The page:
The Gemsbok (Oryx gazella) is the common name given to the largest and most well known of the 3 species of Oryx. Due to their horns being so lethal, Gemsbok have also been called the ‘Sabre Antelope’. Its name is actually derived from the German word for a male chamois, although they are not related. Gemsbok are distributed around deserts, scrublands and brushlands in South Western Africa.
There are two types of Gemsbok, a northern and a southern variety. The only difference between them is that the northern variety have black fringes on their ears while the southern variety have longer horns and their ears are more rounded in shape. Southern gemsbok are more abundant than the northern gemsbok. Gemsbok have also been introduced in Mexico and the southwestern United States.
Gemsboks stand around 4 feet 7 inches at shoulder height and weigh between 230 – 250 kilograms (females weigh slightly less than males at around 200 – 210 kilograms). Gemsboks coats are a light brown/grey colour with lighter patches to the bottom rear of their rump, and sandy grey flanks. A dark stripe extends from their chin and travels down to the bottom of their neck, over their shoulder joints and leg along their lower flanks and on each side of their rear legs. All four legs are black on their top half, with white below the knees and black patches on the shins.
Gemsbok have a horse-like posture and gallop and have muscular necks and shoulders. They have a long tail with black flowing hair.
Both male and female gemsbok have long, sharp, pointed horns (female horns are longer and more slender). These horns can extend up to 33 inches in height. The tips of the horns are pointed and sharp and native Africans have used the tips for spear points. Gemsbok also have very distinctive tan, black and white facial markings which make them easily identifiable.
Gemsbok are able to survive in even the harshest conditions thanks to an intricate network of blood vessels called carotid rete, situated in the nose which cool down the blood supplied to the brain. This happens because of the rapid inflow and outflow of air created by the gemsboks panting and therefore protects the gemsbok from deadly temperatures. At the same time, however, the gemsboks body temperature is allowed to rise – eliminating the need to perspire (sweat), and therefore preserving water.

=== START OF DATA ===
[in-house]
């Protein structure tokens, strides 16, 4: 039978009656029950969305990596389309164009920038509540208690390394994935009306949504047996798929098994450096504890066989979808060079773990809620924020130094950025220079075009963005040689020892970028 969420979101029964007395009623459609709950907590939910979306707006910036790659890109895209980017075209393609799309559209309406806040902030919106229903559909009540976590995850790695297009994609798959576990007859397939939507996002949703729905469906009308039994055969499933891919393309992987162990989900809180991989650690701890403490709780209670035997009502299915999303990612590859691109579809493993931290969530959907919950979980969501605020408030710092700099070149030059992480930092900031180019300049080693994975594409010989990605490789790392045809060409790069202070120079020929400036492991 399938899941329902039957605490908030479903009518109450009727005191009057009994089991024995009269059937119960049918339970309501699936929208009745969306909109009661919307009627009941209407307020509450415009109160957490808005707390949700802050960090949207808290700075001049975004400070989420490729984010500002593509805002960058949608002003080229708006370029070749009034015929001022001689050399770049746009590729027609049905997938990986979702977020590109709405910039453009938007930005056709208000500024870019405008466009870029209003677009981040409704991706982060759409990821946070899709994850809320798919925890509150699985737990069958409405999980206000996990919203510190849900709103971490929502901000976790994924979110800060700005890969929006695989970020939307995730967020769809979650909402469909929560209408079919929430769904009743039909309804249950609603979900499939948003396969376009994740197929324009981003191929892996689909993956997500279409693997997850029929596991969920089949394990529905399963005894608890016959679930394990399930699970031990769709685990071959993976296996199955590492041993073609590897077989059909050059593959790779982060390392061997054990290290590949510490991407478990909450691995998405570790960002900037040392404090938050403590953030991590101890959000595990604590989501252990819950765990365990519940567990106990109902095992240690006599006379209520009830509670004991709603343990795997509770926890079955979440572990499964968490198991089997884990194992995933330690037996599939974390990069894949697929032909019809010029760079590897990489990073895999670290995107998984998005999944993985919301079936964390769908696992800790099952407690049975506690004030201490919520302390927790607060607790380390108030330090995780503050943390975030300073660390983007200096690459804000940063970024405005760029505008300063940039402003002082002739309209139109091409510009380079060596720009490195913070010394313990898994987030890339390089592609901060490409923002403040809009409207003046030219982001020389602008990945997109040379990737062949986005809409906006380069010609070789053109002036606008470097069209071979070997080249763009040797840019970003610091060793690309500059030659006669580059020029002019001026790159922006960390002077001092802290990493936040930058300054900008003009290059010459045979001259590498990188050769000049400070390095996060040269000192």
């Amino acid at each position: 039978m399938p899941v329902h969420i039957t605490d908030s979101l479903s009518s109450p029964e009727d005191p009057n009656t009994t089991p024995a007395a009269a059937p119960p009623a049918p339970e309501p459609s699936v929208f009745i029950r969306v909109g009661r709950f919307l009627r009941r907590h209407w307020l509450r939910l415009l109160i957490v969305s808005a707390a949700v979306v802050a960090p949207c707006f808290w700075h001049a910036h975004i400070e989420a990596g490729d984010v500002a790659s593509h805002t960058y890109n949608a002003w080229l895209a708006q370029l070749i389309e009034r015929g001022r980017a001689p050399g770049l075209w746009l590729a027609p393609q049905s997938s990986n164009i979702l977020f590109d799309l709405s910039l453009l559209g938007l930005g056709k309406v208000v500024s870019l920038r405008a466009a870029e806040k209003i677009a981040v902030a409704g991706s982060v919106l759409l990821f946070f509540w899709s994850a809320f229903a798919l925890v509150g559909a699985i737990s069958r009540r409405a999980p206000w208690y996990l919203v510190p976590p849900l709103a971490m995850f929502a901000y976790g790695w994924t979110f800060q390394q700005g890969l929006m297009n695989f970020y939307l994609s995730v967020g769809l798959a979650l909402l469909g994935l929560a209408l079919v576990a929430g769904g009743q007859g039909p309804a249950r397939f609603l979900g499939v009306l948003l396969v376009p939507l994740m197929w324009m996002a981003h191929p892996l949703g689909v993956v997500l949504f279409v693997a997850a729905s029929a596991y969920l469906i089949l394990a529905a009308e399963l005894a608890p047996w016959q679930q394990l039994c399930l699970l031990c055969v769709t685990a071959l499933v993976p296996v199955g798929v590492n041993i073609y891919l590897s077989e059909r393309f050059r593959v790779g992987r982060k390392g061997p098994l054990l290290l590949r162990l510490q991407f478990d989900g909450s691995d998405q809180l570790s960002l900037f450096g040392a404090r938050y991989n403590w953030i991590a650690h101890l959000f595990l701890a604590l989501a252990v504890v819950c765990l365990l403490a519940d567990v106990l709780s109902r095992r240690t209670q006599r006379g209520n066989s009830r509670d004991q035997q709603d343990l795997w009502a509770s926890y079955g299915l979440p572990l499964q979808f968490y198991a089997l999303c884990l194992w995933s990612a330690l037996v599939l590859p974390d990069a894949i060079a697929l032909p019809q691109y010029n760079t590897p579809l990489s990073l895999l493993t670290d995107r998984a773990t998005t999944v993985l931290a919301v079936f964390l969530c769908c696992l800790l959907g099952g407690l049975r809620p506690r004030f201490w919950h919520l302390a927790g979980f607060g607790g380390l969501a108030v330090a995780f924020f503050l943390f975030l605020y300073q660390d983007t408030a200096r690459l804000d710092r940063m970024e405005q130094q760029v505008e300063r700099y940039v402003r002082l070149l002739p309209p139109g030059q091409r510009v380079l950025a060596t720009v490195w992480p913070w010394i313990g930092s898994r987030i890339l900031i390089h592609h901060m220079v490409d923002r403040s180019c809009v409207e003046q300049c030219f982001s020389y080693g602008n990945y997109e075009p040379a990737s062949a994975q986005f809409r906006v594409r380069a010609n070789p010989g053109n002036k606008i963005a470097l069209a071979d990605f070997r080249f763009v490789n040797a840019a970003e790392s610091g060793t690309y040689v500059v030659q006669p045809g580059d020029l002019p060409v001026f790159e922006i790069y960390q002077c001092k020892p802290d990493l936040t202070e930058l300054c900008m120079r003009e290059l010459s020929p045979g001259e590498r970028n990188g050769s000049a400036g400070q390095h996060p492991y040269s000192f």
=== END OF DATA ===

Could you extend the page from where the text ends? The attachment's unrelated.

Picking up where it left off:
Gemsboks are desert dwelling animals that prefer deserts, scrubland and brushland. Southern gemsbok tend to inhabit open, arid areas, such as the Kalahari duneland and bush savanna while northern gemsbok inhabit open grasslands.
Gemsboks are herbivores and grazers and consume mainly tough dry grasses, supplemented with foliage. Gemsboks are dry-region roughage eaters, with a great capacity to digest fibre. Desert dwelling gemsbok do not rely on water to satisfy their thirst, instead they obtain moisture from tsama melons and by digging up tubers, roots and eating plant bulbs. Grassland gemsbok have plentiful water in their habitat that is readily available.
Gemsboks are gregarious and sociable animals, spending time on open plains. Gemsboks can be seen in herds of 10 or more individuals, however, when food is scarce, usually during the dry season, they break up into smaller groups.
After the rain season, gemsboks usually gather into larger herds of up to 300 individuals. Herds are usually led by a territorial male who marks his territory with piles of dung pellets to warn off male intruders. If intruders do come on to the territory duel conflicts usually occur involving horn clashing and body bashing. As calves in the herd grow, they test each other in what looks like games, but in reality are tests of strength. As the hierarchy becomes established, the need to fight is reduced. Bachelor herds are rare.
Gemsboks do not shy away from large animals of prey. When holding off predators such as lions, their horns are lowered parallel to the ground and they lunge at their rivals with great accuracy. They are swift runners and can outpace a horse or a pack of African Hunting Dogs.
Gemsboks do not have a specific breeding season. A single calf can be born at any time of the year after a gestation period of 9 months. Males reach sexual maturity at about 5 years of age whereas females start breeding as young as 2 years of age. The young remain hidden in the grass and are suckled by their mother for 3 – 6 weeks after which calves will join their mothers and the rest of the herd or a nursery herd.
The female Gemsbok comes into heat again shortly after giving birth. The horns of the calves grow extremely fast and when they emerge from concealment after birth their horns are very prominent. The life span of a gemsbok is 18 – 20 years.
Gemsbok Conservation Status
Gemsboks are classed as ‘Conservation Dependent’ by the IUCN. Gemsboks are prized for their meat and their horns by many hunters.